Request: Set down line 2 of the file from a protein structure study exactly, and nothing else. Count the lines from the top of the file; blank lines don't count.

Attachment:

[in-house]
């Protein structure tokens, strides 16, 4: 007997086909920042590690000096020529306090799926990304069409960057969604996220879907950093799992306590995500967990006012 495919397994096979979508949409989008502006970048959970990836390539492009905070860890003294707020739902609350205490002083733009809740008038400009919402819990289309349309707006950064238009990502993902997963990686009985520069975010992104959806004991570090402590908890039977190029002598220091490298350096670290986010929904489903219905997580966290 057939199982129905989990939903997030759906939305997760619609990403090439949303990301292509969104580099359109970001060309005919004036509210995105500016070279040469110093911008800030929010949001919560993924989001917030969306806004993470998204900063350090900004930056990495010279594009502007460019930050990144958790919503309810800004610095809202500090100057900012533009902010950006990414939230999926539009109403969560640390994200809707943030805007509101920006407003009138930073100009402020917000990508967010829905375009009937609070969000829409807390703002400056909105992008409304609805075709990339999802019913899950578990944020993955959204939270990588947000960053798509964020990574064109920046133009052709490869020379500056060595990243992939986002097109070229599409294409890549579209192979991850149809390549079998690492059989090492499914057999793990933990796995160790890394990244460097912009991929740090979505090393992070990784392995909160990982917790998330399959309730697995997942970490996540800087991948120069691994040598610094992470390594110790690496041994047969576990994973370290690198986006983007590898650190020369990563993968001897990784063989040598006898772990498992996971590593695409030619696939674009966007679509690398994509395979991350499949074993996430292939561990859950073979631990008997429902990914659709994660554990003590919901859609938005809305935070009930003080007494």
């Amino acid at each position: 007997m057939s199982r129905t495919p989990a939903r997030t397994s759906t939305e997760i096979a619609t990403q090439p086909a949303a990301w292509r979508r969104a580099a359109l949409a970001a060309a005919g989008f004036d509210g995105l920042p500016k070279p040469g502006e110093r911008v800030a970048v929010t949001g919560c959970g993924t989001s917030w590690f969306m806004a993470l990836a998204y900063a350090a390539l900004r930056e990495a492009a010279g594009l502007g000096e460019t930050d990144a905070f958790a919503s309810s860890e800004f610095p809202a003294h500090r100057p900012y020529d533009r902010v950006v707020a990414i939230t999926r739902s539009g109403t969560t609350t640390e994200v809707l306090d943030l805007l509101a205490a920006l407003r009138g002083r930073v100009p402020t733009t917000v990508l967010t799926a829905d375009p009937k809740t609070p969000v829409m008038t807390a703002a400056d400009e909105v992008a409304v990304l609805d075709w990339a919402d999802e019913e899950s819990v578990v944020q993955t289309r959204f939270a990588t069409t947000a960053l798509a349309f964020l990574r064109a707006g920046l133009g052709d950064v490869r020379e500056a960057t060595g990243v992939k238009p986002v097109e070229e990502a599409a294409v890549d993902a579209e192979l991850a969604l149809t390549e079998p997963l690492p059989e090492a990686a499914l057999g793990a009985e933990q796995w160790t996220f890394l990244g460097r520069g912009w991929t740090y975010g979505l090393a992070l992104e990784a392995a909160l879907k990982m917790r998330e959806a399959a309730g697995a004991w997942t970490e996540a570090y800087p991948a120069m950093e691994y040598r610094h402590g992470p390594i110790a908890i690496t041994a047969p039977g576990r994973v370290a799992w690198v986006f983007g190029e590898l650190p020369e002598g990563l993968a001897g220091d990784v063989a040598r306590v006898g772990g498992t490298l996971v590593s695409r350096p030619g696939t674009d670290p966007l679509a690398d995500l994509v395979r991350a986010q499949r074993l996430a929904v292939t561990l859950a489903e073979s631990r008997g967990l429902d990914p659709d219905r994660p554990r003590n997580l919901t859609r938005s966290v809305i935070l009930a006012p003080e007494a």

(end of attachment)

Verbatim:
């Protein structure tokens, strides 16, 4: 007997086909920042590690000096020529306090799926990304069409960057969604996220879907950093799992306590995500967990006012 495919397994096979979508949409989008502006970048959970990836390539492009905070860890003294707020739902609350205490002083733009809740008038400009919402819990289309349309707006950064238009990502993902997963990686009985520069975010992104959806004991570090402590908890039977190029002598220091490298350096670290986010929904489903219905997580966290 057939199982129905989990939903997030759906939305997760619609990403090439949303990301292509969104580099359109970001060309005919004036509210995105500016070279040469110093911008800030929010949001919560993924989001917030969306806004993470998204900063350090900004930056990495010279594009502007460019930050990144958790919503309810800004610095809202500090100057900012533009902010950006990414939230999926539009109403969560640390994200809707943030805007509101920006407003009138930073100009402020917000990508967010829905375009009937609070969000829409807390703002400056909105992008409304609805075709990339999802019913899950578990944020993955959204939270990588947000960053798509964020990574064109920046133009052709490869020379500056060595990243992939986002097109070229599409294409890549579209192979991850149809390549079998690492059989090492499914057999793990933990796995160790890394990244460097912009991929740090979505090393992070990784392995909160990982917790998330399959309730697995997942970490996540800087991948120069691994040598610094992470390594110790690496041994047969576990994973370290690198986006983007590898650190020369990563993968001897990784063989040598006898772990498992996971590593695409030619696939674009966007679509690398994509395979991350499949074993996430292939561990859950073979631990008997429902990914659709994660554990003590919901859609938005809305935070009930003080007494």